“We’re a growing family. Ultimately, the voters get to decide who has the best message and vision,” Reinhart said. “As long as Republican candidates continue putting forward a vision for the future, the prospects for the Republican party looks bright.”
‘A Continuation of Service’
Meanwhile, the Staten Island Democratic Party is seeing a similar rebellion in the primary race for borough president, where the handpicked candidate — Mark Murphy, a realtor and son of ex-Staten Island Rep. John Murphy — has become a target of four rivals.
All are activists and one, Lorie Honor, has out fundraised Murphy with $433,460 in public and private dollars compared to his $404,041 in a race that’s turned nasty.
Murphy’s opponents charged he was behind an unsuccessful effort to throw others off the ballot just as his rivals were forming a non-disparagement pact for the campaign at the time. He denied any involvement.
The four Democratic candidates also held a news conference slamming Murphy’s creation of a “Staten Island First” ballot line, which they’ve blasted as Trumpian and a possible point of division in a general election race.
In a further show of unity, three of the candidates — Honor, Cesar Vargas and Radhakrishna Mohan — each pitched in $3,000 for a joint mailer explaining ranked choice voting.
And while Murphy has been endorsed by all of the borough’s Democratic elected officials and SEIU 1199, New York’s biggest union, Honor and Vargas have attracted attention from national groups and figures.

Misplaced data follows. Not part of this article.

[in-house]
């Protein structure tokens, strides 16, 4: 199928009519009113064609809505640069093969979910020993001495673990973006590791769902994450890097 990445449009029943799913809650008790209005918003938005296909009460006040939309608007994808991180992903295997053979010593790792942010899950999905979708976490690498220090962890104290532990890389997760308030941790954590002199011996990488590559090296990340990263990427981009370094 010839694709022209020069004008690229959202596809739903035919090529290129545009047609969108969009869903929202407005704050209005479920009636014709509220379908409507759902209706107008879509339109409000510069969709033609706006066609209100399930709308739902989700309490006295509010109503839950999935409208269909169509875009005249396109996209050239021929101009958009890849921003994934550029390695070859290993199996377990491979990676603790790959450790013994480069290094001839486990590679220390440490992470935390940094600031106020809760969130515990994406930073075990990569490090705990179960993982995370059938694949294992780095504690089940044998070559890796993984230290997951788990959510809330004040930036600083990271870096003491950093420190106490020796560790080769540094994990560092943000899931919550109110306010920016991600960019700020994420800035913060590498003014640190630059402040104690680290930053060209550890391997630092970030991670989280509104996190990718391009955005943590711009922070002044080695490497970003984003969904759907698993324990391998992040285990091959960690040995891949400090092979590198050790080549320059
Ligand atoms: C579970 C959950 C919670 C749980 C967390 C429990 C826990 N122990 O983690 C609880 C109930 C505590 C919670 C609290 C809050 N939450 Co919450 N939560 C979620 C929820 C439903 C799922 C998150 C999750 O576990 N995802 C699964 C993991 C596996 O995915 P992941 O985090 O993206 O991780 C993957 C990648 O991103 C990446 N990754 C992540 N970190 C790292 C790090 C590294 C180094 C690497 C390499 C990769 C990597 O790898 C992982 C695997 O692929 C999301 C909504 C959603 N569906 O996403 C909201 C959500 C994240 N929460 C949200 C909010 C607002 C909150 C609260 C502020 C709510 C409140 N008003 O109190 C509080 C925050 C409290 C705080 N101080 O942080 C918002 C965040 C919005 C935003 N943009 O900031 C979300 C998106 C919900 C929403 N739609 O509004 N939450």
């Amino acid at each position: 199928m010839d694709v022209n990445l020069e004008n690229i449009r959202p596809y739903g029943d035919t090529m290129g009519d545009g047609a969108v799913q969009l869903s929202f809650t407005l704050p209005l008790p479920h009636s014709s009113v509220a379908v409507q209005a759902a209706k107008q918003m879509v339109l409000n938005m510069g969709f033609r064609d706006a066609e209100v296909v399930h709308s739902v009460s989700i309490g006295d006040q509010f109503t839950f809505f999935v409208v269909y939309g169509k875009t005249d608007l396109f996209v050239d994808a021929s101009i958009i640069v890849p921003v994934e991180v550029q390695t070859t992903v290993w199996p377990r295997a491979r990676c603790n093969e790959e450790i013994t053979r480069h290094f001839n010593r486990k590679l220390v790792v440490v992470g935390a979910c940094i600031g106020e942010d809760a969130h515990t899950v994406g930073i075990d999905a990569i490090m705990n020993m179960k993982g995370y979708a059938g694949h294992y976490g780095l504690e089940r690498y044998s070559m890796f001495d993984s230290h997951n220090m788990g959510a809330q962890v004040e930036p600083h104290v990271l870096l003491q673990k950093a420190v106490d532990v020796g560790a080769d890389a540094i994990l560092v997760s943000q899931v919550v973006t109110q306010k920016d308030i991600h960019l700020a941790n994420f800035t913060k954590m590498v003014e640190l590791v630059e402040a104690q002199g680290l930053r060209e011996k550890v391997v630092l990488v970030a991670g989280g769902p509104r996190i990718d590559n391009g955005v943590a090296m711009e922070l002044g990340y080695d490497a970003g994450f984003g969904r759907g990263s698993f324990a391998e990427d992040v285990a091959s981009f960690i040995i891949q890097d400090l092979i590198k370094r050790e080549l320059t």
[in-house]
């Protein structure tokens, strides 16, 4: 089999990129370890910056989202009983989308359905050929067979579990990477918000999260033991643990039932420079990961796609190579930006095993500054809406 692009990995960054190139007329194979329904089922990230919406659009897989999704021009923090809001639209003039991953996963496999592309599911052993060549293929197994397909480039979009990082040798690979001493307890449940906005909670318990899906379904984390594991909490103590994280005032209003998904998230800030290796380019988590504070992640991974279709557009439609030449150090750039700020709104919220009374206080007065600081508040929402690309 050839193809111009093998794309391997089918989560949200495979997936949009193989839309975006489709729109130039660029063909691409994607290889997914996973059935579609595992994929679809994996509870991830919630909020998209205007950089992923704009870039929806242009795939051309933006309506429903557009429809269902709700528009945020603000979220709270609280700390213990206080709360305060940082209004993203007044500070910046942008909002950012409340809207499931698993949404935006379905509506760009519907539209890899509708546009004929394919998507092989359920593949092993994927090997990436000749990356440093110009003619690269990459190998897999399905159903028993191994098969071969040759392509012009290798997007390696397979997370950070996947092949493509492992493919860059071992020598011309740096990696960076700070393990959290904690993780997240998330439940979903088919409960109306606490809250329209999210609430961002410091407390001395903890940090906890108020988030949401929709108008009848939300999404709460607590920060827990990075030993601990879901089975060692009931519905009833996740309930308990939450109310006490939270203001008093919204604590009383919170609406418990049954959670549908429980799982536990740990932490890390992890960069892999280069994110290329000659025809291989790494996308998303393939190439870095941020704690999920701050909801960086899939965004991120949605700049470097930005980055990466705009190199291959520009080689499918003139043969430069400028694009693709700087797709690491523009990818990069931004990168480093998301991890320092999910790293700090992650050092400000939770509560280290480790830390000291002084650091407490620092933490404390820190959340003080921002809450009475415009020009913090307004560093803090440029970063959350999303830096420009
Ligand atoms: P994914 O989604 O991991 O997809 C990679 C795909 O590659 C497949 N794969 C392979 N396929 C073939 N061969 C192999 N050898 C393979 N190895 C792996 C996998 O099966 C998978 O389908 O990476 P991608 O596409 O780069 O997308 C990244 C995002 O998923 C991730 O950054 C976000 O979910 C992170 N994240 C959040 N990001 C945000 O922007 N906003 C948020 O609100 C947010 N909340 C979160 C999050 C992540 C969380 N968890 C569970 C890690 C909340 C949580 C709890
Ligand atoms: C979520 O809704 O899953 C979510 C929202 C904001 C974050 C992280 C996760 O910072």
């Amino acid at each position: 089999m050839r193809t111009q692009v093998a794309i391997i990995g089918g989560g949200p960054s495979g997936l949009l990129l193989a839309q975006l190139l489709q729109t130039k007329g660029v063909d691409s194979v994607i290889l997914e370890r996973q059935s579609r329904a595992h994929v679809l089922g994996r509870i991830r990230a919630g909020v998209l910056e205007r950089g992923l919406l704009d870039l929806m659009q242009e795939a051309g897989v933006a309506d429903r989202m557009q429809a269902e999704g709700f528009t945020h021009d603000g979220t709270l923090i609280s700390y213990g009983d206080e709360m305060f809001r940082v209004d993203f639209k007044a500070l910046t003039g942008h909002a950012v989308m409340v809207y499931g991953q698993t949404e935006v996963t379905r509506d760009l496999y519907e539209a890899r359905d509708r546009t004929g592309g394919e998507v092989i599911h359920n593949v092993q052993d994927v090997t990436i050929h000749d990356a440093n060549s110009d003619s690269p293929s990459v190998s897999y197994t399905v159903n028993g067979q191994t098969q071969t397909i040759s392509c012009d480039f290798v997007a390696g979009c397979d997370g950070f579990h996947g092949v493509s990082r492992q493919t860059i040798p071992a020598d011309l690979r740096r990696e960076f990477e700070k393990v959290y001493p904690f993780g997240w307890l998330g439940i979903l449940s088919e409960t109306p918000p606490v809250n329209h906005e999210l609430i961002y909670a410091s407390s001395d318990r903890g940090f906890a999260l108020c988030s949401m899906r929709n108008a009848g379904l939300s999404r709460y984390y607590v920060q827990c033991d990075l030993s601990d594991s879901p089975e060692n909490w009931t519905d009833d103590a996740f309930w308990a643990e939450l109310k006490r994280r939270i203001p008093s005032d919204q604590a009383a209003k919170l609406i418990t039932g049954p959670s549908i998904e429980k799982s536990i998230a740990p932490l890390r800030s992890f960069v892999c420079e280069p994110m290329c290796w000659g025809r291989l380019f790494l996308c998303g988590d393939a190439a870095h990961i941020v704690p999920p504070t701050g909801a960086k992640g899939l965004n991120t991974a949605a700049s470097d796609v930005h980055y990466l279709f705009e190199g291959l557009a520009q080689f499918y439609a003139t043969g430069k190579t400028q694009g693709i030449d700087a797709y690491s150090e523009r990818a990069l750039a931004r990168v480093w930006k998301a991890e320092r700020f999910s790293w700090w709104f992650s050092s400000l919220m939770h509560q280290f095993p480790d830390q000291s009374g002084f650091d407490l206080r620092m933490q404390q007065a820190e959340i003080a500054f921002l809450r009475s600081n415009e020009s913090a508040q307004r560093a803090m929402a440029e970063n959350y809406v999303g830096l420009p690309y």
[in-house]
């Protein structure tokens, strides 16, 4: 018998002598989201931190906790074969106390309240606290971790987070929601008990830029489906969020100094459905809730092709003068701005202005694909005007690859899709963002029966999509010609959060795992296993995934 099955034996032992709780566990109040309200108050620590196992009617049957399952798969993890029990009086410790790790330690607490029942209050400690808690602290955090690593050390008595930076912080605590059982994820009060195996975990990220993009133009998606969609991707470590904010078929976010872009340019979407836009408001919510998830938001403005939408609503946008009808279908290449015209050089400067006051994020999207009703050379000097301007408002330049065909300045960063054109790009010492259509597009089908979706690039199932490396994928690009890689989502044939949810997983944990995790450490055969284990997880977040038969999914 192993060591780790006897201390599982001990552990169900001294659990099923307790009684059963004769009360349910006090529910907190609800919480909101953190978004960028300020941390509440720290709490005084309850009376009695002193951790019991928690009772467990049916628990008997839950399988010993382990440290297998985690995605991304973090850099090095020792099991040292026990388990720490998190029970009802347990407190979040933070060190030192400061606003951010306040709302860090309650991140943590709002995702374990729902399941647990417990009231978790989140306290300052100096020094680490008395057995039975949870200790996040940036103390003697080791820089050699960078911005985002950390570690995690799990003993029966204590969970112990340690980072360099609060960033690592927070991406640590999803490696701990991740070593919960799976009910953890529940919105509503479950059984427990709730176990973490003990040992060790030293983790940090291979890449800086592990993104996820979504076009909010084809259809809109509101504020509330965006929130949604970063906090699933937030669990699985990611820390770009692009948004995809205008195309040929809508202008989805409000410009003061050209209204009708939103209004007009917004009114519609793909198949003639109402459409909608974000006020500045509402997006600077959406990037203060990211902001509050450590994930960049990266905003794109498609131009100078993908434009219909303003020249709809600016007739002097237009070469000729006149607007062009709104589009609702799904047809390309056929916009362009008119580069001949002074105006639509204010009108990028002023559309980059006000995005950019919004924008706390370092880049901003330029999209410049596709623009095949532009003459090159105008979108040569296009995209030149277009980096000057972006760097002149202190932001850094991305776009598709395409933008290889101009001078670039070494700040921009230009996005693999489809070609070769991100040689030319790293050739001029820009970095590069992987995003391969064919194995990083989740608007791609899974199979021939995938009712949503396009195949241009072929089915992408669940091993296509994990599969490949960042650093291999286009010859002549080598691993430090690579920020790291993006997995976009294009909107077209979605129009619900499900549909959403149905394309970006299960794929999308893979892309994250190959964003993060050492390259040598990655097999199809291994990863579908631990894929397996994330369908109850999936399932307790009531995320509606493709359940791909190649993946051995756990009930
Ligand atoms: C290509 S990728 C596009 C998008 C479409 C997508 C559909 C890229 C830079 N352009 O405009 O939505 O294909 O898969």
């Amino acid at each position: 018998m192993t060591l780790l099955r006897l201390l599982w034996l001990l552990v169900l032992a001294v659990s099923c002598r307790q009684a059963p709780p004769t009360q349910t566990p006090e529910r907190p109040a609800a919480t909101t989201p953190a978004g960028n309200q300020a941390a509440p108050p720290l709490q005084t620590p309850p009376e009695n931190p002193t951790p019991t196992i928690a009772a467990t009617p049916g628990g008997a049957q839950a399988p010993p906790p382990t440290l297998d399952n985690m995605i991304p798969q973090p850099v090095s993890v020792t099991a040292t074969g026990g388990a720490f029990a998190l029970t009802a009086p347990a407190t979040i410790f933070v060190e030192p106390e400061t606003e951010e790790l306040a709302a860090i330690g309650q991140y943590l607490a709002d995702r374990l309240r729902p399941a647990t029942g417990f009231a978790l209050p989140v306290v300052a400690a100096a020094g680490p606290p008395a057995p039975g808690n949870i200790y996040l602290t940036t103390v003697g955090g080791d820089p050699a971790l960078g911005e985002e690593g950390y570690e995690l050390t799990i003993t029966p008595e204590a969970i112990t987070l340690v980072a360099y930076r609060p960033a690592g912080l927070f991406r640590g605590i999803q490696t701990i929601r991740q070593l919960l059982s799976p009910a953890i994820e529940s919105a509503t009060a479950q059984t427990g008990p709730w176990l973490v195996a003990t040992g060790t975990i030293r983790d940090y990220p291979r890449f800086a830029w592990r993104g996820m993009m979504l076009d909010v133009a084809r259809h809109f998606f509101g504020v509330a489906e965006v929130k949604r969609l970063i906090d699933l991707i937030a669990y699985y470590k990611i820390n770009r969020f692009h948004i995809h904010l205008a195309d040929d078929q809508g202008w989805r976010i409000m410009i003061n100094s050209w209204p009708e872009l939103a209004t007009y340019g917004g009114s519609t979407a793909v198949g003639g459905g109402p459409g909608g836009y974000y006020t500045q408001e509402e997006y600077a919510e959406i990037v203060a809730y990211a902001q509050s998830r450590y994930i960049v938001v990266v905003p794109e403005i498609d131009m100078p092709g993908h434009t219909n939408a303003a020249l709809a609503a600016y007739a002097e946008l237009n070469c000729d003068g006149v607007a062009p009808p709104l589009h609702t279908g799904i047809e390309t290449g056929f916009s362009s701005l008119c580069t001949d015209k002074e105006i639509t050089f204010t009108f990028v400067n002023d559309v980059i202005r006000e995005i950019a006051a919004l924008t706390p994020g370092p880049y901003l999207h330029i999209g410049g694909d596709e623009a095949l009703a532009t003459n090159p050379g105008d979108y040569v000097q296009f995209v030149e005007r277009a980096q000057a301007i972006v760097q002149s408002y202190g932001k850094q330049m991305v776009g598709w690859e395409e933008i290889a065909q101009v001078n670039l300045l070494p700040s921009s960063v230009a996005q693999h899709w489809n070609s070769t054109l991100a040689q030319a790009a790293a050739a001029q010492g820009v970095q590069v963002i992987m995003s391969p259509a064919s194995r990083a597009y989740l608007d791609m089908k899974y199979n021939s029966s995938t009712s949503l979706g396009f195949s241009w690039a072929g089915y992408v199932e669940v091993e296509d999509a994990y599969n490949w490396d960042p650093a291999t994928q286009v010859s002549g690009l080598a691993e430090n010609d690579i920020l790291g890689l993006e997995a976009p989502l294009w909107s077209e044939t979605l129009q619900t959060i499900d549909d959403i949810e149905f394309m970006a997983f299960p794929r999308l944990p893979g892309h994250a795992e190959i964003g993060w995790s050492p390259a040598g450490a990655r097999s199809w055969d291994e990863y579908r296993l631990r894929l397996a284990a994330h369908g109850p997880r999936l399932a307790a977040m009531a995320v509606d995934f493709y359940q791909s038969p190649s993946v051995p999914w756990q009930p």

Honor picked up an endorsement from EMILY’s List, a national political group that backs pro-choice candidates, and Rep. Carolyn Maloney. Vargas scored an endorsement from the United Auto Workers.
Honor told THE CITY that she and others are finding that grassroots activism is in sync with the work needed to run a competitive local campaign.
“It’s a continuation of service. I see how effective I can be and I see how effective activism is and what a good fit it is for me,” said Honor, a wine store owner and co-founder of Staten Island Women Who March. “I don’t question my credentials, I didn’t question my ability to fundraise. I didn’t question anything, but the only thing I found interesting was that I was doubted by the establishment.”
A ‘Nontraditional Candidate’
The Democratic party is staying out of a wide open North Shore race for the borough’s only reliably Democratic Council seat, as ranked choice voting is changing the endorsement game. The contest in the borough’s most progressive district has attracted nine hopefuls.
Outgoing Councilmember Debi Rose is backing Selina Grey, a political operative and ally, to replace her.
Local Assemblymember Charles Fall and State Sen. Diane Savino are backing Kamillah Hanks, a nonprofit leader who launched a brash primary challenge to Rose in 2017.
Fall picked Ranti Ogunleye as his second-choice pick. Ogunleye, whose campaign is run by former students from his time as an educator and head of a Stapleton community center, said matching funds help draw hinto the race.
“I’m not with the Democratic machinery, I’m a nontraditional candidate but it made me more viable,” said Ogunleye. “The truth is the community members know who’s doing the work.”